The concern for anemic infants in West Virginia who receive services from the Supplemental Nutrition Program for Women, Infants and Children (WIC) has prompted a West Virginia University professor to study the problem.
A recent report released by the Economic Research Service of the United States Department of Agriculture (USDA) noted that 40 percent of children who receive services from WIC did not meet their dietary requirements for iron and were insufficient of other vital nutrients such as vitamins A, B6 and zinc at varying levels. WIC infants in West Virginia are not yet meeting the Healthy People 2010 target for reduction in iron deficiency for children ages one to two years old.
In the United States, the prevalence of iron-deficiency anemia has decreased over the past three decades. However, the prevalence of iron-deficiency anemia is higher among infants who live at or below the poverty line, the report indicates.
Cindy Fitch, project investigator and assistant professor of human nutrition and foods at WVU s Davis College of Agriculture, Forestry and Consumer Sciences, plans to focus her research on how dietary patterns and nutrient intake of iron affect health and development of West Virginia infants during the first two years of life. Her research will be used by WIC personnel to design and implement intervention and education programs to prevent iron deficiency.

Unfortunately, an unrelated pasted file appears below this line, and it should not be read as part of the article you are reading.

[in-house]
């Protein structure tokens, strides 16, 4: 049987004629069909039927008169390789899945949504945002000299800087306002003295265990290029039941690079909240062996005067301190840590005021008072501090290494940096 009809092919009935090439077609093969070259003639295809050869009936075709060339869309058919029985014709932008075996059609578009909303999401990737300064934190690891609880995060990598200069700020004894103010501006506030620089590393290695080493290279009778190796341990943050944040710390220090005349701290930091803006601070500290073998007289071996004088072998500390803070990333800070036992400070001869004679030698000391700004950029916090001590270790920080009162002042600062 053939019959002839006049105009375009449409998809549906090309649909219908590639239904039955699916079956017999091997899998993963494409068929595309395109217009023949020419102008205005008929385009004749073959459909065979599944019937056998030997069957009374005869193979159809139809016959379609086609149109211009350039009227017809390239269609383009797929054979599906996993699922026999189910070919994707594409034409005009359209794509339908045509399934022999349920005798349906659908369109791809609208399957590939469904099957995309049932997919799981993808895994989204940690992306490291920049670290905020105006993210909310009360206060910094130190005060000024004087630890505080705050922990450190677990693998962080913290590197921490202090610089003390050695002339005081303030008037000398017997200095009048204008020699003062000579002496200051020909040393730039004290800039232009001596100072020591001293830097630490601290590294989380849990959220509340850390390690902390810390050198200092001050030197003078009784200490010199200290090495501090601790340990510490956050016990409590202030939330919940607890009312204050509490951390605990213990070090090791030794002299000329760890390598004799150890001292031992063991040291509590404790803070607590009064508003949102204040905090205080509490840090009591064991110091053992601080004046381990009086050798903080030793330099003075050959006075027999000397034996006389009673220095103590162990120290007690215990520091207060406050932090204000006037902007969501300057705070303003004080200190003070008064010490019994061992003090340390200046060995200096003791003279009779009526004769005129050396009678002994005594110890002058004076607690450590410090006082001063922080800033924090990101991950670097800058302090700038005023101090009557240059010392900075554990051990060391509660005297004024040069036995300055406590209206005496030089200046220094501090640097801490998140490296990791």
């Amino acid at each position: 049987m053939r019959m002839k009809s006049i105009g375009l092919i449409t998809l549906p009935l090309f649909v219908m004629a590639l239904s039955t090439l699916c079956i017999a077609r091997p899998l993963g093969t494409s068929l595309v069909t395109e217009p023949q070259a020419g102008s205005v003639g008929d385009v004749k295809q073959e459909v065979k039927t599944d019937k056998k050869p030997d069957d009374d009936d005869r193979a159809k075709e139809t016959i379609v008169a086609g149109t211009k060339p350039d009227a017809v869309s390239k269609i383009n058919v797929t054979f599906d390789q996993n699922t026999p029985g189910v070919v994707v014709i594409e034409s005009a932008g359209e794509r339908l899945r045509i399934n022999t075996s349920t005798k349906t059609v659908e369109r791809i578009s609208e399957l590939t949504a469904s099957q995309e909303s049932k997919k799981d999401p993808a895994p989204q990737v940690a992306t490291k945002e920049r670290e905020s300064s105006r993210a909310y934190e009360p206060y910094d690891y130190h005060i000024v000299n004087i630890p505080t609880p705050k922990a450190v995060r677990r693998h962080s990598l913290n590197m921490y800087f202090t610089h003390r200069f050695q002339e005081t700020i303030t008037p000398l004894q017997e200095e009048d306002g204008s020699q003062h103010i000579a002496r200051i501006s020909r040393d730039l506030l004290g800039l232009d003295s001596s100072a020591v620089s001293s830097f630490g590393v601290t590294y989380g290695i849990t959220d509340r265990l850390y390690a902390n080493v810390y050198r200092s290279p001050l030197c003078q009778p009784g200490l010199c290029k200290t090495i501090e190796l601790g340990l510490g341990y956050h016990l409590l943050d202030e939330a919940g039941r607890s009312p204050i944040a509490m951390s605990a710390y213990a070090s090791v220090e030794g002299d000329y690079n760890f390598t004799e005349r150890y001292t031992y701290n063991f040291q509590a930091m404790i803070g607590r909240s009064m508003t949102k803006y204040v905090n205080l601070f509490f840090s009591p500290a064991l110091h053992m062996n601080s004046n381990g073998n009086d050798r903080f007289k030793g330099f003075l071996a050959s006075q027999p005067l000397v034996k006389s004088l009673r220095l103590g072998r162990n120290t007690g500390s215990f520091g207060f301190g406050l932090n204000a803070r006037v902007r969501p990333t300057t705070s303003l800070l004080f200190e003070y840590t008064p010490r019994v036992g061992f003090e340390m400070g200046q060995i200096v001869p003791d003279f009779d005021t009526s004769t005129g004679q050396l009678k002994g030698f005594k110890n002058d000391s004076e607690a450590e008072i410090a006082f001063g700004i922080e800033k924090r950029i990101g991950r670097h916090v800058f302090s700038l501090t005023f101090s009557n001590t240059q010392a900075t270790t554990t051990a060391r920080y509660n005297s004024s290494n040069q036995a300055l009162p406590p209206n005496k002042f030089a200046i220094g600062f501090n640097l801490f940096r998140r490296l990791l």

“By providing insight into relationships among dietary factors and iron status, this project can serve as a basis for appropriate community outreach and education programs that will result in improved iron status among low-income infants and children,”Fitch said.”This will help to lower the monetary costs of impaired immunity and development delays that are associated with iron deficiency.”
Anemia is a medical condition that occurs when red blood cells fail to carry enough oxygen to the tissues to support normal functioning. According to the Anemia Institute for Research and Education, anemia symptoms such as fatigue, weakness, drowsiness, breathlessness and impaired mental function, can deeply impair the quality of life and health outcomes for many chronic sufferers.
An iron-rich diet is vital to developing infants, according to Fitch. The risk of iron deficiency in the United States is greater in infants under the age of 24 months than in any other age groups. Infants require a high amount of iron in proportion to their body weight because of their continued rapid rate of growth and bloom volume expansion.
Iron is present in all body cells and serves several vital bodily functions. Iron is essential to the transportation of oxygen from the lungs to the tissues and is a component of the cells that produce energy for the body. Fitch recommends breast milk or iron-fortified infant formulas, infant cereals and strained meats as good sources of iron for infants.